For the young church the wonderful celebration of God’s grace was memorialized in the shared meal each Sunday—the day of the resurrection—as a response to the sacrificial love of Christ and his power over death in the resurrection. This, the “Lord’s supper”, was the proper focal point of church life. Yet it soon took on a hypostatic quality—with a tangible reading of John 6 in view. Hypostasis—the Greek term for “being”—was the label given to the manner in which Christ became incarnate: the Word who became flesh and lived among us. His existence is now acknowledged to be one of “hypostatic union”—of being fully God and fully man while being fully one in that union.
The church began, then, to extend the union of the unseen God to the seen expression of God in the bread and wine of the weekly remembrance. That is, the elements of the meal came to be seen as objects of God’s grace: of Christ’s body and blood hypostatically present. And with that began to grow a notion that grace is “something”—the elements—that we consume and rely on to have more and more grace. And with that there grew the notion of sacramental grace—that all the acts of obedience we find in faith are carriers or instruments of grace.
But that was not all. The question of what is meant by grace became even sharper late in the 4th century through a debate between Augustine of Hippo and a Brit named Pelagius. In a nutshell the Brit was scandalized by the low moral standards he found among believers in Italy. True faith, he believed, is demonstrated by real godliness and it was time for every so-called believer to clean up his or her act. He even quoted Augustine’s teachings on the human will as offering a way to be godly: start using your god-given free will to make godly choices!
Augustine, however, didn’t buy the Pelagian line even though Pelagius had quoted him accurately. The problem for Augustine was that both his own conversion and his deeper beliefs about sin and salvation didn’t line up with what had once written about the moral power of the human will. So he corrected himself. Sin and grace were, Augustine began to teach, matters of love. Sin is self-love: “concupiscence”. Grace is God’s love that, alone, can overcome self-love.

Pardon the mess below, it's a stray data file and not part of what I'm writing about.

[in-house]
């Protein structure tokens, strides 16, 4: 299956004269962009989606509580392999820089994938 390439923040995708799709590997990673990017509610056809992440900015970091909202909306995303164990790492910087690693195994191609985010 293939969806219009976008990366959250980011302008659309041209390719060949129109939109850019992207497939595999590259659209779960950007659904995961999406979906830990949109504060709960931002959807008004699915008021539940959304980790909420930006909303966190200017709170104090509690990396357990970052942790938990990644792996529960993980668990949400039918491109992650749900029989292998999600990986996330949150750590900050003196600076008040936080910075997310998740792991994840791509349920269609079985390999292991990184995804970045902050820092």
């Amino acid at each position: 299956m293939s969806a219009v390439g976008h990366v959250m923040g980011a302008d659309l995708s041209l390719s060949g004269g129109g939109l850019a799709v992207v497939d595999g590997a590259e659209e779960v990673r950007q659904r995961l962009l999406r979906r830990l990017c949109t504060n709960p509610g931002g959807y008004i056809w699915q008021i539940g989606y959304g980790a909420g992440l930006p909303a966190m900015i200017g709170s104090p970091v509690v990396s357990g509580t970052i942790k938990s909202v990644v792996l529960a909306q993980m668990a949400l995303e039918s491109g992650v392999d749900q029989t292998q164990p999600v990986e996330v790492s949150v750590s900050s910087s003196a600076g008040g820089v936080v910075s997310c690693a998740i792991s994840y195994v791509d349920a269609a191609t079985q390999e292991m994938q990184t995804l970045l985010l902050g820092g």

So while both men held that salvation is by grace through faith alone, Pelagius viewed grace as external: as God’s teachings about right and wrong in Scripture that people are then able to affirm or to ignore. Augustine held that to be nonsense because, biblically, the heart is said to be distorted by sin and will never choose the good. Instead grace is God’s love that draws us out of false love. So God alone gets credit for salvation!
Augustine’s views were affirmed by the church as trustworthy and Pelagius was dismissed. But soon after that debate another teacher, John Cassian, insisted that grace is present in each soul—as a capacity for goodness—that God then matches once it is used. In effect it was a premise that God helps those who help themselves.
Later on, in the 13th century, Thomas Aquinas dismissed that idea by insisting that grace is a spiritual energy for good that God infuses in the souls of some but not all. This gave room for a continuation of the hypostatic view of grace—of grace as “something”—and it also supported a sacramental theology. In some respects it was similar to Cassian’s view in that it elevated human responsibility for offering God faith in order to be saved. But Aquinas held that only some were given this grace and that, once given, it is certain to be effective. So God “creates” and controls such grace but only certain humans have it and are then obliged to use it.
It was this objective view of grace and its corollary of human-initiated faith that Luther, Zwingli, Calvin and others utterly rejected at the beginning of the Protestant Reformation. Once again they returned to the New Testament premise that grace is ultimately a “who”—the triune God, revealed to us in Christ—and not a “what” that we control. Yet within a few decades a new version of Protestant faith—”federal theology”—reverted to the model Thomas Aquinas had used and grace was again defined by many as a newly created capacity: the enablement of our wills to do good.
So it is that today we happily sing about God’s amazing grace but, amazingly, we have very different views of what we mean by it!
Let me suggest that we all return to the New Testament conviction that grace is God’s love for us, as in Romans 5:8-9—”but God shows his love for us in that while we were still sinners, Christ died for us. Since, therefore, we have now been justified by his blood, much more shall we be saved by him from the wrath of God.” And then in 5:20—”Now the law came in to increase the trespass, but where sin increased, grace abounded all the more . . .”
Faith, then, is our response to the one who loves us and who sets us free from our sin. His gracious love is, indeed, truly amazing!